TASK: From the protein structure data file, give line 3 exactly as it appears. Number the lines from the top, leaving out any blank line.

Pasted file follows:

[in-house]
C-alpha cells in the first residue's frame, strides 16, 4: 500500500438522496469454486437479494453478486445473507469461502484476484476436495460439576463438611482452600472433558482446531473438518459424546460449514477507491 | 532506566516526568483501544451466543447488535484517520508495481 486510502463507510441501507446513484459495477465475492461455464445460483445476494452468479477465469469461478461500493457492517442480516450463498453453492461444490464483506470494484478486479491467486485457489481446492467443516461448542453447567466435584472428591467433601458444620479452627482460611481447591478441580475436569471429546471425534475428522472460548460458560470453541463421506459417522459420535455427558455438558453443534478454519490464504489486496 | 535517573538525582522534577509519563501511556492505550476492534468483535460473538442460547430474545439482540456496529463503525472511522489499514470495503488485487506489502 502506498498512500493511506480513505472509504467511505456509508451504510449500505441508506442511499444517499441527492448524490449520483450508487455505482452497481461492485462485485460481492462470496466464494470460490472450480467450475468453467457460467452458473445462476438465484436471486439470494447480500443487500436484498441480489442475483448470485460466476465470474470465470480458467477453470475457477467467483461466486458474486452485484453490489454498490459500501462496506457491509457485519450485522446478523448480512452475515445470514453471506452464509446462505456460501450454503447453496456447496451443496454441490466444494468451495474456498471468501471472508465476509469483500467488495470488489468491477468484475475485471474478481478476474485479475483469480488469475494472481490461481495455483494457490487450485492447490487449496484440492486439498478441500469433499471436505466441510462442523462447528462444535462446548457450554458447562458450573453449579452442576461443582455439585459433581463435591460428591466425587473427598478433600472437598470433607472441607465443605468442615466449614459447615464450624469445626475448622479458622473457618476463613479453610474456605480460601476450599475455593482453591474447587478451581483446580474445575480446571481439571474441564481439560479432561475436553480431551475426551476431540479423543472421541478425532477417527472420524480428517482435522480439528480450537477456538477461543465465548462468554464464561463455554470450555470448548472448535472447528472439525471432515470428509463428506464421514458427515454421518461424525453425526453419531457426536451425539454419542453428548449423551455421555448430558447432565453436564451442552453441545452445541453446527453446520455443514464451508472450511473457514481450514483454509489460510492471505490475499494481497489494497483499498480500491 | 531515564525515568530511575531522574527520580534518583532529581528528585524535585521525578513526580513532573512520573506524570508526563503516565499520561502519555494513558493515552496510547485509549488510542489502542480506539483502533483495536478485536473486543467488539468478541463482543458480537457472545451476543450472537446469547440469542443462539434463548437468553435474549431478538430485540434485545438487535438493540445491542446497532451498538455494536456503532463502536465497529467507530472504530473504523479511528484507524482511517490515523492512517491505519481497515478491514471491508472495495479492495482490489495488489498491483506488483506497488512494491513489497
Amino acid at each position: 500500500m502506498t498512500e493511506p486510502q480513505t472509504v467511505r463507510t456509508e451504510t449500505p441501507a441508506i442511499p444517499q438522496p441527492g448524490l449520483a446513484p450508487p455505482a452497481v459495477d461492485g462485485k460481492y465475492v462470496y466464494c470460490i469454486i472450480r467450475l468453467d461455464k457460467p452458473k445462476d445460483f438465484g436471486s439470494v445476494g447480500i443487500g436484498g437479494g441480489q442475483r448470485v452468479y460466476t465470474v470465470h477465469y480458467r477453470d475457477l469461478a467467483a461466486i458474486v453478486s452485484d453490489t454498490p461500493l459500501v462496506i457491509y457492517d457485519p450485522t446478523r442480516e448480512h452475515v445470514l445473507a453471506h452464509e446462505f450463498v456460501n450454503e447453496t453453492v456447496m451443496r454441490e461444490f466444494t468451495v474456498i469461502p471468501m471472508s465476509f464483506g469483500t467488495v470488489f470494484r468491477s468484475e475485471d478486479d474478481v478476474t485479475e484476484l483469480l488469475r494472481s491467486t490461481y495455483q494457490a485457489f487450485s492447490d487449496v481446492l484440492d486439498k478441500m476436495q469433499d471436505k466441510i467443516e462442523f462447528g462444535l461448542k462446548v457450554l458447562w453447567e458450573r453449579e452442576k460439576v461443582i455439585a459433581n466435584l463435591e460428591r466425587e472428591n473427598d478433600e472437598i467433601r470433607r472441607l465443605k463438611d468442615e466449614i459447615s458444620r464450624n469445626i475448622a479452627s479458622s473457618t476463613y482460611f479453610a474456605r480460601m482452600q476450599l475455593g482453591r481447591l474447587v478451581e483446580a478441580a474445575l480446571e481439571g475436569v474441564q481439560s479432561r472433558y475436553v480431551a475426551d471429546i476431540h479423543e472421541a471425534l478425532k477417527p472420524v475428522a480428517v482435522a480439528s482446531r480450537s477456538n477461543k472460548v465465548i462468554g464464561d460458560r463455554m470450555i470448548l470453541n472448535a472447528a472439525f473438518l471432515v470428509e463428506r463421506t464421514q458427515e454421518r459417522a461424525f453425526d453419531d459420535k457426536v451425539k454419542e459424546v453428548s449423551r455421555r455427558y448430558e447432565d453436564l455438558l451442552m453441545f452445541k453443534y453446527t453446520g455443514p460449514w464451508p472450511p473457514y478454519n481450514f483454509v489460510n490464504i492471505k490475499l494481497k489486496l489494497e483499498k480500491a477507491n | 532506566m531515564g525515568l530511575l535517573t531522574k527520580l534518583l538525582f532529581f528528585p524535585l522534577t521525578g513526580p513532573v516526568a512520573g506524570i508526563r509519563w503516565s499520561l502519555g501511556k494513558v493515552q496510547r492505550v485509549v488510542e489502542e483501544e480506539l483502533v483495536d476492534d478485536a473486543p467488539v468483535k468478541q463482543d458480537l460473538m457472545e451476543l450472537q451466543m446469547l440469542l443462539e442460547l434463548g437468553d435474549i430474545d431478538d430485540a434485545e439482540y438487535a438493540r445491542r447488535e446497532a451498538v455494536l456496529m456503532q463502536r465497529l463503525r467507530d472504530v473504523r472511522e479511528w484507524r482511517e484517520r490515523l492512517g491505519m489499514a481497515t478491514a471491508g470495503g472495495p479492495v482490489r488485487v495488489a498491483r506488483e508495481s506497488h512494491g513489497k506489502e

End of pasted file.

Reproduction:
Amino acid at each position: 500500500m502506498t498512500e493511506p486510502q480513505t472509504v467511505r463507510t456509508e451504510t449500505p441501507a441508506i442511499p444517499q438522496p441527492g448524490l449520483a446513484p450508487p455505482a452497481v459495477d461492485g462485485k460481492y465475492v462470496y466464494c470460490i469454486i472450480r467450475l468453467d461455464k457460467p452458473k445462476d445460483f438465484g436471486s439470494v445476494g447480500i443487500g436484498g437479494g441480489q442475483r448470485v452468479y460466476t465470474v470465470h477465469y480458467r477453470d475457477l469461478a467467483a461466486i458474486v453478486s452485484d453490489t454498490p461500493l459500501v462496506i457491509y457492517d457485519p450485522t446478523r442480516e448480512h452475515v445470514l445473507a453471506h452464509e446462505f450463498v456460501n450454503e447453496t453453492v456447496m451443496r454441490e461444490f466444494t468451495v474456498i469461502p471468501m471472508s465476509f464483506g469483500t467488495v470488489f470494484r468491477s468484475e475485471d478486479d474478481v478476474t485479475e484476484l483469480l488469475r494472481s491467486t490461481y495455483q494457490a485457489f487450485s492447490d487449496v481446492l484440492d486439498k478441500m476436495q469433499d471436505k466441510i467443516e462442523f462447528g462444535l461448542k462446548v457450554l458447562w453447567e458450573r453449579e452442576k460439576v461443582i455439585a459433581n466435584l463435591e460428591r466425587e472428591n473427598d478433600e472437598i467433601r470433607r472441607l465443605k463438611d468442615e466449614i459447615s458444620r464450624n469445626i475448622a479452627s479458622s473457618t476463613y482460611f479453610a474456605r480460601m482452600q476450599l475455593g482453591r481447591l474447587v478451581e483446580a478441580a474445575l480446571e481439571g475436569v474441564q481439560s479432561r472433558y475436553v480431551a475426551d471429546i476431540h479423543e472421541a471425534l478425532k477417527p472420524v475428522a480428517v482435522a480439528s482446531r480450537s477456538n477461543k472460548v465465548i462468554g464464561d460458560r463455554m470450555i470448548l470453541n472448535a472447528a472439525f473438518l471432515v470428509e463428506r463421506t464421514q458427515e454421518r459417522a461424525f453425526d453419531d459420535k457426536v451425539k454419542e459424546v453428548s449423551r455421555r455427558y448430558e447432565d453436564l455438558l451442552m453441545f452445541k453443534y453446527t453446520g455443514p460449514w464451508p472450511p473457514y478454519n481450514f483454509v489460510n490464504i492471505k490475499l494481497k489486496l489494497e483499498k480500491a477507491n | 532506566m531515564g525515568l530511575l535517573t531522574k527520580l534518583l538525582f532529581f528528585p524535585l522534577t521525578g513526580p513532573v516526568a512520573g506524570i508526563r509519563w503516565s499520561l502519555g501511556k494513558v493515552q496510547r492505550v485509549v488510542e489502542e483501544e480506539l483502533v483495536d476492534d478485536a473486543p467488539v468483535k468478541q463482543d458480537l460473538m457472545e451476543l450472537q451466543m446469547l440469542l443462539e442460547l434463548g437468553d435474549i430474545d431478538d430485540a434485545e439482540y438487535a438493540r445491542r447488535e446497532a451498538v455494536l456496529m456503532q463502536r465497529l463503525r467507530d472504530v473504523r472511522e479511528w484507524r482511517e484517520r490515523l492512517g491505519m489499514a481497515t478491514a471491508g470495503g472495495p479492495v482490489r488485487v495488489a498491483r506488483e508495481s506497488h512494491g513489497k506489502e